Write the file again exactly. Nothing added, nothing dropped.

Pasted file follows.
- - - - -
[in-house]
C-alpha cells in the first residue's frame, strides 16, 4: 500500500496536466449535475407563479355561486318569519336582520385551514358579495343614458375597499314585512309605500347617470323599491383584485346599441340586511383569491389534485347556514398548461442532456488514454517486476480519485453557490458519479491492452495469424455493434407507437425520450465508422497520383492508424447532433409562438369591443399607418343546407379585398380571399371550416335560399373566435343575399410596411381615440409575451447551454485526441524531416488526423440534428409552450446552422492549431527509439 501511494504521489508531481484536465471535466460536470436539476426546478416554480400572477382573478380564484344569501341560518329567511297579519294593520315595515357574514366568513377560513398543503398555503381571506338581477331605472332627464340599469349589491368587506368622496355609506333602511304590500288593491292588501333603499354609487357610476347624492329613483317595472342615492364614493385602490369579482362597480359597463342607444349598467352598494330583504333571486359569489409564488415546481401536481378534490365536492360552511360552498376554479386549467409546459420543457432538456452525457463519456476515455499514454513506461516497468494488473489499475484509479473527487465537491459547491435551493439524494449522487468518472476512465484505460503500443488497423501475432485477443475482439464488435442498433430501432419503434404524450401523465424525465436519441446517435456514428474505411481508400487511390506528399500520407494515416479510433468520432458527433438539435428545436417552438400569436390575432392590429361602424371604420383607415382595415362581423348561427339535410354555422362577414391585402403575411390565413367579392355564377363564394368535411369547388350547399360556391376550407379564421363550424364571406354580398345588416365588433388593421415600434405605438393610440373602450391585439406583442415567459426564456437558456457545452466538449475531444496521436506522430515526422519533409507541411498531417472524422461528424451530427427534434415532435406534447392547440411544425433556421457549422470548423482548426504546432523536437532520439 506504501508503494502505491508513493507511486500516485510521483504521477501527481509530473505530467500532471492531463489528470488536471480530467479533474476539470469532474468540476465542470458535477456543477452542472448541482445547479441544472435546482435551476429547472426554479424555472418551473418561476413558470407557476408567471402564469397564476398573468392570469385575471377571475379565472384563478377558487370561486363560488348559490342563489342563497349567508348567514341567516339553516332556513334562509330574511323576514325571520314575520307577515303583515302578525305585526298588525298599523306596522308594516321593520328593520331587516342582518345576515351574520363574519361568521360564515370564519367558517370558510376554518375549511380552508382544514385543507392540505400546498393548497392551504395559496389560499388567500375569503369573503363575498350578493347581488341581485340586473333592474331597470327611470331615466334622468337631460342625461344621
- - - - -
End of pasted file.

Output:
[in-house]
C-alpha cells in the first residue's frame, strides 16, 4: 500500500496536466449535475407563479355561486318569519336582520385551514358579495343614458375597499314585512309605500347617470323599491383584485346599441340586511383569491389534485347556514398548461442532456488514454517486476480519485453557490458519479491492452495469424455493434407507437425520450465508422497520383492508424447532433409562438369591443399607418343546407379585398380571399371550416335560399373566435343575399410596411381615440409575451447551454485526441524531416488526423440534428409552450446552422492549431527509439 501511494504521489508531481484536465471535466460536470436539476426546478416554480400572477382573478380564484344569501341560518329567511297579519294593520315595515357574514366568513377560513398543503398555503381571506338581477331605472332627464340599469349589491368587506368622496355609506333602511304590500288593491292588501333603499354609487357610476347624492329613483317595472342615492364614493385602490369579482362597480359597463342607444349598467352598494330583504333571486359569489409564488415546481401536481378534490365536492360552511360552498376554479386549467409546459420543457432538456452525457463519456476515455499514454513506461516497468494488473489499475484509479473527487465537491459547491435551493439524494449522487468518472476512465484505460503500443488497423501475432485477443475482439464488435442498433430501432419503434404524450401523465424525465436519441446517435456514428474505411481508400487511390506528399500520407494515416479510433468520432458527433438539435428545436417552438400569436390575432392590429361602424371604420383607415382595415362581423348561427339535410354555422362577414391585402403575411390565413367579392355564377363564394368535411369547388350547399360556391376550407379564421363550424364571406354580398345588416365588433388593421415600434405605438393610440373602450391585439406583442415567459426564456437558456457545452466538449475531444496521436506522430515526422519533409507541411498531417472524422461528424451530427427534434415532435406534447392547440411544425433556421457549422470548423482548426504546432523536437532520439 506504501508503494502505491508513493507511486500516485510521483504521477501527481509530473505530467500532471492531463489528470488536471480530467479533474476539470469532474468540476465542470458535477456543477452542472448541482445547479441544472435546482435551476429547472426554479424555472418551473418561476413558470407557476408567471402564469397564476398573468392570469385575471377571475379565472384563478377558487370561486363560488348559490342563489342563497349567508348567514341567516339553516332556513334562509330574511323576514325571520314575520307577515303583515302578525305585526298588525298599523306596522308594516321593520328593520331587516342582518345576515351574520363574519361568521360564515370564519367558517370558510376554518375549511380552508382544514385543507392540505400546498393548497392551504395559496389560499388567500375569503369573503363575498350578493347581488341581485340586473333592474331597470327611470331615466334622468337631460342625461344621